Whether defying the dean of the University of Pennsylvania School of Medicine so he could publish a book on world health or challenging the titans of cosmology, Robert Lanza has never followed the script. It’s no wonder, then, that this renegade doctor would lead the charge into medicine’s most controversial turf: the creation of cloned embryos for therapy and the engineering of spare human parts.
The value of therapeutic cloning has long been clear to Lanza, who did his early work with South African heart transplant pioneer Christiaan Barnard. Starting from those early days, Lanza understood that the barrier to tissue transfer was rejection by the recipient. From an entire organ to a dose of embryonic stem cells, if the tissue’s DNA came from anyone else, the transplant would be rejected without the aid of harsh immunosuppressive drugs. “The treatment could be worse than the problem,” Lanza found. But embryonic clones, the source of an endless supply of stem cells imprinted with one’s personal DNA, could alter the equation in favor of the patient and augur a paradigm shift in medicine on par with the changes brought about by antibiotics and vaccines.
Lanza’s single-minded quest to usher in this new age has paid dividends in scientific insights and groundbreaking discoveries. Today a world force in the field of regenerative medicine, he’s close to delivering cellular therapies that might reseed the immune system, heal damaged hearts, even save limbs. Yet for almost 20 years government policy has kept his innovations literally on ice. He has been called a murderer for tampering with embryos, and personal threats were so common at one point that he believed he would be killed.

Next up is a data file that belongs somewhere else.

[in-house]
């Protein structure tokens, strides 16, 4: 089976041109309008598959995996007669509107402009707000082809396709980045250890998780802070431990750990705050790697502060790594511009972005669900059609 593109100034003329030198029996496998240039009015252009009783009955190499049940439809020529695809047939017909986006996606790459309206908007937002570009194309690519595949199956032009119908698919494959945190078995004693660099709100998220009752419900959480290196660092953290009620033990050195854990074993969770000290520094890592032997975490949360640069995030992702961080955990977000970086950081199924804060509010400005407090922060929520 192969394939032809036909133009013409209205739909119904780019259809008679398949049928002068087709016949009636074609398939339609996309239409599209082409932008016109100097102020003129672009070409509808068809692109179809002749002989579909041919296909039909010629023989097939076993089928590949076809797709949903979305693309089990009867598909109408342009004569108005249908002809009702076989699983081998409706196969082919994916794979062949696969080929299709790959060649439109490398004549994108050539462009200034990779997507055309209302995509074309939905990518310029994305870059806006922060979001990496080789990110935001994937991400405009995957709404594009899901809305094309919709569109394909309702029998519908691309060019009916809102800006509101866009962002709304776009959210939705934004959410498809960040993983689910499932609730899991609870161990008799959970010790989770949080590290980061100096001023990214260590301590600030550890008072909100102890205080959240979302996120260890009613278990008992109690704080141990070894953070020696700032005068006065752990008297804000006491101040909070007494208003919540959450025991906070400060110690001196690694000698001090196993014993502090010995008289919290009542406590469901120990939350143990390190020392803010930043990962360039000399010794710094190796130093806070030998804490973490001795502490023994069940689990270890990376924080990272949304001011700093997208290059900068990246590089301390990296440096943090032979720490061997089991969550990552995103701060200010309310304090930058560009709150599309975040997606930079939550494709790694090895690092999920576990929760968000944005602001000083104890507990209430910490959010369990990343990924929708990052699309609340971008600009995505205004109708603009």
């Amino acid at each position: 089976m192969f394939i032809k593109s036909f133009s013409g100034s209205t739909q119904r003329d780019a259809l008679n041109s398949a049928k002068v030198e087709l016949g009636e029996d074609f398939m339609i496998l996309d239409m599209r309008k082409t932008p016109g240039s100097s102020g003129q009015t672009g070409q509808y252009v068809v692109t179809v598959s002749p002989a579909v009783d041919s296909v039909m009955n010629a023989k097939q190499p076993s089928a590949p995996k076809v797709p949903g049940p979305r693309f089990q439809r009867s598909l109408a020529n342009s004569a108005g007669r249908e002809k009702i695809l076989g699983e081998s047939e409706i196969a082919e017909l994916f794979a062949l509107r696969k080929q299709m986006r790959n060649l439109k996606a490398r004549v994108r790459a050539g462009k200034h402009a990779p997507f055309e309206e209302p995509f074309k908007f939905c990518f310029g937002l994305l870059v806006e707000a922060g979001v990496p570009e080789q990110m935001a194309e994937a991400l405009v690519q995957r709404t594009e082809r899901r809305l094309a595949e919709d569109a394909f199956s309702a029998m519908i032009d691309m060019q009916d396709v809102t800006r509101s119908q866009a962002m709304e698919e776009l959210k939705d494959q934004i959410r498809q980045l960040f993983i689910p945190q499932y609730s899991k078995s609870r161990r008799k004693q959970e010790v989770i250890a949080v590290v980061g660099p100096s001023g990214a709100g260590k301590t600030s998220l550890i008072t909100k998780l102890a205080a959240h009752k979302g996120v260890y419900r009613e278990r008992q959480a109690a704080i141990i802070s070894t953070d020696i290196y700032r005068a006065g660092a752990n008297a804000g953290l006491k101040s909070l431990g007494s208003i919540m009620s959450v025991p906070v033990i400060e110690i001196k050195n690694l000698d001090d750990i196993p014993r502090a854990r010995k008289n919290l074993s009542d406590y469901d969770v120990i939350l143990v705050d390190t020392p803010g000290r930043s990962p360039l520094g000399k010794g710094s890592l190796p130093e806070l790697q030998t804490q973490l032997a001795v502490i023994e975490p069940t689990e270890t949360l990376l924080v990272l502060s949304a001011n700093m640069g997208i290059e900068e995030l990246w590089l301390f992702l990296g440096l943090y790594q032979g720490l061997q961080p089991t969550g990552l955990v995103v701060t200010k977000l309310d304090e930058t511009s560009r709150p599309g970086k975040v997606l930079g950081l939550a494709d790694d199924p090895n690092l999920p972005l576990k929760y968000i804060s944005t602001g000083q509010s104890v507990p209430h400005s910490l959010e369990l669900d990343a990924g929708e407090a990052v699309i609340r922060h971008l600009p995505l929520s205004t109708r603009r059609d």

Enduring tough times and fighting for his beliefs suit Lanza well. He grew up poor in the Roxbury section of Boston and, later, suburban Stoughton, where he had a difficult relationship with his mother and was distanced from his professional gambler father. Year round, Lanza says, he was rarely allowed inside his own house except to eat dinner and sleep. With nowhere else to go, he spent his youth roaming the nearby wilderness immersed in nature’s mysteries.
Though initially labeled “slow” at school, in 1969 Lanza distinguished himself by transferring genes from black chickens to white ones when he was just 14, a mere three years after scientists cracked the genetic code. That extraordinary early feat, eventually published in Nature, signaled a raw scientific talent that his mentors (who came to include Jonas Salk and B. F. Skinner) likened to Einstein’s. In a 2001 article, U.S. News & World Report called Lanza the “living embodiment” of the fictional genius in the movie Good Will Hunting, whose Massachusetts accent is as thick as Lanza’s own.
Today Lanza lives on an island in a small Massachusetts lake, keeping a veritable museum of fossils and dinosaur bones and surrounded by the nature he cherishes. DISCOVER senior editor Pamela Weintraub interviewed Lanza at his Worcester office.